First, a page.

/Development of a conducting polymer sensing- and stimulation platform for organoid guidance

Development of a conducting polymer sensing- and stimulation platform for organoid guidance

Leuven | More than two weeks ago

Integrate novel organic sensors to guide in vitro tissue development

The regulation of most physiological processes in the human body relies on homeostasis, a state of equilibrium. This is achieved through a biological control loop involving physiological sensors and actuators, connected from the central nervous system, connected to local tissue and organs through the peripheral nervous- and vascular systems. However, tissue damage, disease and aging can disrupt these control loops, leading to impaired homeostasis and connection between these systems. Bioelectronic devices offer the opportunity to interface artificial technology with biological systems, enabling the measurement, stimulation and control of specific processes using sensors and actuators.

Bioelectronics is the emerging field that aspires to couple two seemingly very different worlds, the world of Biology and the world of Electronics. The benefits of this coupling are numerous as it allows for the creation of a two-direction biotic/abiotic pathway. In one direction, events in the biological world are sensed and recorded by electronic devices. In the reverse direction, electronic devices can be used to trigger biological phenomena. The challenge in this endeavor, though, is the miscommunication between the two worlds due to their different natures. Biology is dynamic, with ionic fluxes dominating their processes, while electronics are stiff and rigid, with electrons and holes transporting signals and information. This creates a communication mismatch which has tremendous effects on the quality of the coupling.

Recently organic electronic materials have emerged as a promising candidate for interfacing with biology, with numerous applications both in sensing and stimulation, due to their unique set of features. This set includes improved mechanical compatibility to biological tissue, thanks to their “soft” nature, enhanced biocompatibility which favors the biotic/abiotic interplay and drug delivery capabilities. Organics can be easily modified chemically, which gives them a plethora of on demand functionalities, and they form oxide free interfaces with aqueous electrolytes, and therefore they can be in direct contact with biological tissue. In addition, they are compatible with low temperature processing, which can lead to low-cost fabrication. Last, but not least, they support mixed ionic/electronic conductivity which is of great importance due to the role ion fluxes play in biology. Consequently, conducting polymer devices have been exploited lately in various applications concerning neural interfacing, drug delivery, neuromorphics and biosensing.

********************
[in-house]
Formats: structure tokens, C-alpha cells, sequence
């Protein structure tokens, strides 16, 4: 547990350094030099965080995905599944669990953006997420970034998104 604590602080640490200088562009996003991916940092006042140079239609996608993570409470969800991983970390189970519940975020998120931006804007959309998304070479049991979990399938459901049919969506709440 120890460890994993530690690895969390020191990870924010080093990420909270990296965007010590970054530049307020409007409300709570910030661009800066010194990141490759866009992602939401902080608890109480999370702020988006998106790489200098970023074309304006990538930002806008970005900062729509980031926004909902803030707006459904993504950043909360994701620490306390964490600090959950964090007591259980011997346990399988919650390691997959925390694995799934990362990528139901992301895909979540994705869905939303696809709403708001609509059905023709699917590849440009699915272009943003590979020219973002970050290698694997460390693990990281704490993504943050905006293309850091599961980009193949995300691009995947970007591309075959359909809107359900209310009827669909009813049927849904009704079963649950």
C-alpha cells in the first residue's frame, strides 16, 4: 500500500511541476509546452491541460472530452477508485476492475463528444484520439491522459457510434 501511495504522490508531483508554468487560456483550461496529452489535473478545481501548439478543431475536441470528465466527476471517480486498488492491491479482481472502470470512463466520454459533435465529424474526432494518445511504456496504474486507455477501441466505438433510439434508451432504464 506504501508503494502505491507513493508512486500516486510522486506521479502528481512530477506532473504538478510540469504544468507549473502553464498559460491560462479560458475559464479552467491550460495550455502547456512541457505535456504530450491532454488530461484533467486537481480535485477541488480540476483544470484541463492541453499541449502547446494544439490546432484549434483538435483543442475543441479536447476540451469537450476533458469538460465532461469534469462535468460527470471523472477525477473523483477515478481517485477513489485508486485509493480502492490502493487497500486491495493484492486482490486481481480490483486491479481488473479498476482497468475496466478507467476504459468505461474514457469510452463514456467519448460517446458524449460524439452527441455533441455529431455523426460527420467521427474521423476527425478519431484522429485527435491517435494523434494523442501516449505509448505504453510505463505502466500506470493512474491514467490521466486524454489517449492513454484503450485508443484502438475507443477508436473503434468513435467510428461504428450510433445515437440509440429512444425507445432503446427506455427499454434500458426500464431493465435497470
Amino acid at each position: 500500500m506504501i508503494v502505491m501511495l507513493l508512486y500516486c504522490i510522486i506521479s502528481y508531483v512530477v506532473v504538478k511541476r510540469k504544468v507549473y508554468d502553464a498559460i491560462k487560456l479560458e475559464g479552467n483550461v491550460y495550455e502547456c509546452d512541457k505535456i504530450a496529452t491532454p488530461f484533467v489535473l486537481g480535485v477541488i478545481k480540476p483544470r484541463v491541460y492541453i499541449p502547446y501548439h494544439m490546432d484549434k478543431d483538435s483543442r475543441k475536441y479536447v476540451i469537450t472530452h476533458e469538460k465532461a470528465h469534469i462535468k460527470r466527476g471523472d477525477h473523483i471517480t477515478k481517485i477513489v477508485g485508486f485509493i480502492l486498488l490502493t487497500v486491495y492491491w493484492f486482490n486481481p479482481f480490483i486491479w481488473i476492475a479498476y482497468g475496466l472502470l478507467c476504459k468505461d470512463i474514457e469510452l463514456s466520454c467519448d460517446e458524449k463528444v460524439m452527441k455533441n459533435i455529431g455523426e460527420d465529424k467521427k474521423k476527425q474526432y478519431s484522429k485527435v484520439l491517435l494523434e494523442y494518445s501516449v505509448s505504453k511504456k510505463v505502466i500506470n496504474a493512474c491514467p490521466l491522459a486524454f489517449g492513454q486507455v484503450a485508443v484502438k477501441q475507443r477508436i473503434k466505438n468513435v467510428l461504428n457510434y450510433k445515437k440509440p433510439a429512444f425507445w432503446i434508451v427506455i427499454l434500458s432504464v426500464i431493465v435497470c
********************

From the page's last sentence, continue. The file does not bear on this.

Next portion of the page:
The goal of this PhD research is the microfabrication of conducting polymer in vitro devices for organoid guidance. The work will build on state-of-the-art technology in the field of organic devices and organoids, to deliver conducting polymer “Organoid-on-a-chip” platforms with novel form factors and enhanced capabilities. The set up will be able to stimulate, sense and guide organoids, which will lead to a better understanding regarding the role of bioelectronics in human homeostasis and disease, and hence pave the way for new biomedical applications. By leveraging the characteristics of conducting polymers, novel devices, endowed with multimodal functionalities, will be fabricated, various stimulation paradigms will be tested and their effect on the function of the organoids will be recorded and quantified, creating new routes in understating their biology.

In the first phase of the project, the student will be trained in the microfabrication processes in the Leuven cleanroom facilities. They will learn how to use modern microfabrication techniques to fabricate microscale in vitro devices relevant to biological systems. They will also work with conducting polymers and leverage the advantages offered by the latter in producing devices for bioelectronic applications. In the second phase, organoids will be integrated in the in vitro platforms and sophisticated stimulating impulses and/or chemical agents will be used to trigger them and to measure the effects on their physiology followed by validation in pre-clinical models in the final phase.

Required background: Nanotechnology, biomedical sciences, materials sciences, chemistry

Type of work: 20% development, 30% modeling/simulation, 50% experimental

Supervisor: Chris Van Hoof

Co-supervisor: Johanna Bolander

Daily advisor: Dimitrios Koutsouras

The reference code for this position is 2024-170. Mention this reference code on your application form.

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